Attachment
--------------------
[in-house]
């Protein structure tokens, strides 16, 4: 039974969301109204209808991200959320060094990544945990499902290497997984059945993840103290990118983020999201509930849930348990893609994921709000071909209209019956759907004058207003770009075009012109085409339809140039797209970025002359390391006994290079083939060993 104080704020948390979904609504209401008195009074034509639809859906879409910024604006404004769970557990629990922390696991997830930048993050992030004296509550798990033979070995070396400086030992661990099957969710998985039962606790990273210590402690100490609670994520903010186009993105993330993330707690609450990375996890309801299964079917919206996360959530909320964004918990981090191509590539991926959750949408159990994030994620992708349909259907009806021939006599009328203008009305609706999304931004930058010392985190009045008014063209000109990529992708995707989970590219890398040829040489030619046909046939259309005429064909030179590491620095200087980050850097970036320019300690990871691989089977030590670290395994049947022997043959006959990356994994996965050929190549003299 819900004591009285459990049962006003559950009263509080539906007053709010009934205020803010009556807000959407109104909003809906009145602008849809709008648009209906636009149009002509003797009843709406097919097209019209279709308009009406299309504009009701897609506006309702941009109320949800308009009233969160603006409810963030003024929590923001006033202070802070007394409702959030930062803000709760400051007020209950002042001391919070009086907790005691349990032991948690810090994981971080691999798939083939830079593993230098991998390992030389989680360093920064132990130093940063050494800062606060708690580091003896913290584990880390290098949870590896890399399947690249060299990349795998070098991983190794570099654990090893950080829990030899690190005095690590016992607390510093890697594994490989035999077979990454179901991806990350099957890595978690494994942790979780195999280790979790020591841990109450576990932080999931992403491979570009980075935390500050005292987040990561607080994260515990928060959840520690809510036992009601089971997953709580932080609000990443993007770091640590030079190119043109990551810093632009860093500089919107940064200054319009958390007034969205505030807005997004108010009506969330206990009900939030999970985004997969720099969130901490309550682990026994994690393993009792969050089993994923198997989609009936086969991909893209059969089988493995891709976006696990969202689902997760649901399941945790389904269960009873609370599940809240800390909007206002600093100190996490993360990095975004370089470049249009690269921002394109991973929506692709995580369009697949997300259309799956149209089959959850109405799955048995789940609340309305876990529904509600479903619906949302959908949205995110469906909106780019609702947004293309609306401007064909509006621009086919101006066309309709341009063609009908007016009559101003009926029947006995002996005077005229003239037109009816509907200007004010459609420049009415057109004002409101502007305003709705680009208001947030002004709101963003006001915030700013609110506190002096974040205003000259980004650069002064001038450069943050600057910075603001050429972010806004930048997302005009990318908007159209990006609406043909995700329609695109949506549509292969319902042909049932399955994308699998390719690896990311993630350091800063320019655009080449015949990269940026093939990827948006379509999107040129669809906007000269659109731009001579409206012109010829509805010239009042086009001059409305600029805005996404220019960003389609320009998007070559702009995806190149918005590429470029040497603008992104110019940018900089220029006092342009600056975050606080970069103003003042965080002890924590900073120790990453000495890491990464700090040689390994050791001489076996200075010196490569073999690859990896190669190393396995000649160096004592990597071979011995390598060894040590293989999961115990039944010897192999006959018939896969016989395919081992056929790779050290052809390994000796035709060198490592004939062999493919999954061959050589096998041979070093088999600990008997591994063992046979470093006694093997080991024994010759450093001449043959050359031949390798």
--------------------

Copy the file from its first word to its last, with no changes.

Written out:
[in-house]
């Protein structure tokens, strides 16, 4: 039974969301109204209808991200959320060094990544945990499902290497997984059945993840103290990118983020999201509930849930348990893609994921709000071909209209019956759907004058207003770009075009012109085409339809140039797209970025002359390391006994290079083939060993 104080704020948390979904609504209401008195009074034509639809859906879409910024604006404004769970557990629990922390696991997830930048993050992030004296509550798990033979070995070396400086030992661990099957969710998985039962606790990273210590402690100490609670994520903010186009993105993330993330707690609450990375996890309801299964079917919206996360959530909320964004918990981090191509590539991926959750949408159990994030994620992708349909259907009806021939006599009328203008009305609706999304931004930058010392985190009045008014063209000109990529992708995707989970590219890398040829040489030619046909046939259309005429064909030179590491620095200087980050850097970036320019300690990871691989089977030590670290395994049947022997043959006959990356994994996965050929190549003299 819900004591009285459990049962006003559950009263509080539906007053709010009934205020803010009556807000959407109104909003809906009145602008849809709008648009209906636009149009002509003797009843709406097919097209019209279709308009009406299309504009009701897609506006309702941009109320949800308009009233969160603006409810963030003024929590923001006033202070802070007394409702959030930062803000709760400051007020209950002042001391919070009086907790005691349990032991948690810090994981971080691999798939083939830079593993230098991998390992030389989680360093920064132990130093940063050494800062606060708690580091003896913290584990880390290098949870590896890399399947690249060299990349795998070098991983190794570099654990090893950080829990030899690190005095690590016992607390510093890697594994490989035999077979990454179901991806990350099957890595978690494994942790979780195999280790979790020591841990109450576990932080999931992403491979570009980075935390500050005292987040990561607080994260515990928060959840520690809510036992009601089971997953709580932080609000990443993007770091640590030079190119043109990551810093632009860093500089919107940064200054319009958390007034969205505030807005997004108010009506969330206990009900939030999970985004997969720099969130901490309550682990026994994690393993009792969050089993994923198997989609009936086969991909893209059969089988493995891709976006696990969202689902997760649901399941945790389904269960009873609370599940809240800390909007206002600093100190996490993360990095975004370089470049249009690269921002394109991973929506692709995580369009697949997300259309799956149209089959959850109405799955048995789940609340309305876990529904509600479903619906949302959908949205995110469906909106780019609702947004293309609306401007064909509006621009086919101006066309309709341009063609009908007016009559101003009926029947006995002996005077005229003239037109009816509907200007004010459609420049009415057109004002409101502007305003709705680009208001947030002004709101963003006001915030700013609110506190002096974040205003000259980004650069002064001038450069943050600057910075603001050429972010806004930048997302005009990318908007159209990006609406043909995700329609695109949506549509292969319902042909049932399955994308699998390719690896990311993630350091800063320019655009080449015949990269940026093939990827948006379509999107040129669809906007000269659109731009001579409206012109010829509805010239009042086009001059409305600029805005996404220019960003389609320009998007070559702009995806190149918005590429470029040497603008992104110019940018900089220029006092342009600056975050606080970069103003003042965080002890924590900073120790990453000495890491990464700090040689390994050791001489076996200075010196490569073999690859990896190669190393396995000649160096004592990597071979011995390598060894040590293989999961115990039944010897192999006959018939896969016989395919081992056929790779050290052809390994000796035709060198490592004939062999493919999954061959050589096998041979070093088999600990008997591994063992046979470093006694093997080991024994010759450093001449043959050359031949390798």